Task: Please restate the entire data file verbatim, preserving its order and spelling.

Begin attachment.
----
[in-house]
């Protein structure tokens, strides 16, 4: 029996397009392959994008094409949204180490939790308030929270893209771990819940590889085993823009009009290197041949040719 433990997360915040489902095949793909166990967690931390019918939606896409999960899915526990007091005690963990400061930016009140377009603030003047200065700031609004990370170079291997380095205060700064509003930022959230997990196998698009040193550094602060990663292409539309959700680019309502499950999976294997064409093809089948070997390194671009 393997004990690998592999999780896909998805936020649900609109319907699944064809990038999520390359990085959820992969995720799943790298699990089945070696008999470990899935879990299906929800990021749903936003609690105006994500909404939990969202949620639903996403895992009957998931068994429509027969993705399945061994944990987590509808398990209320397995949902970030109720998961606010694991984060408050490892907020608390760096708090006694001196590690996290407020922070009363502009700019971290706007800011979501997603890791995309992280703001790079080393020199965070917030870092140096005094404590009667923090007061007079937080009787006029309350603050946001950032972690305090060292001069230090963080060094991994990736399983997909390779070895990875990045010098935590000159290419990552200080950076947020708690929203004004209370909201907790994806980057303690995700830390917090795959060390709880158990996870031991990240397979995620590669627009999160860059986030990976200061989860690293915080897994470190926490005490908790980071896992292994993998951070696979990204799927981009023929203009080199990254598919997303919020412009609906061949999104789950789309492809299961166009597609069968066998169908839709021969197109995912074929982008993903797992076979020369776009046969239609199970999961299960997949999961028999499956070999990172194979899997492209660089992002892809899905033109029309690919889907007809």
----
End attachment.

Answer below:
[in-house]
């Protein structure tokens, strides 16, 4: 029996397009392959994008094409949204180490939790308030929270893209771990819940590889085993823009009009290197041949040719 433990997360915040489902095949793909166990967690931390019918939606896409999960899915526990007091005690963990400061930016009140377009603030003047200065700031609004990370170079291997380095205060700064509003930022959230997990196998698009040193550094602060990663292409539309959700680019309502499950999976294997064409093809089948070997390194671009 393997004990690998592999999780896909998805936020649900609109319907699944064809990038999520390359990085959820992969995720799943790298699990089945070696008999470990899935879990299906929800990021749903936003609690105006994500909404939990969202949620639903996403895992009957998931068994429509027969993705399945061994944990987590509808398990209320397995949902970030109720998961606010694991984060408050490892907020608390760096708090006694001196590690996290407020922070009363502009700019971290706007800011979501997603890791995309992280703001790079080393020199965070917030870092140096005094404590009667923090007061007079937080009787006029309350603050946001950032972690305090060292001069230090963080060094991994990736399983997909390779070895990875990045010098935590000159290419990552200080950076947020708690929203004004209370909201907790994806980057303690995700830390917090795959060390709880158990996870031991990240397979995620590669627009999160860059986030990976200061989860690293915080897994470190926490005490908790980071896992292994993998951070696979990204799927981009023929203009080199990254598919997303919020412009609906061949999104789950789309492809299961166009597609069968066998169908839709021969197109995912074929982008993903797992076979020369776009046969239609199970999961299960997949999961028999499956070999990172194979899997492209660089992002892809899905033109029309690919889907007809």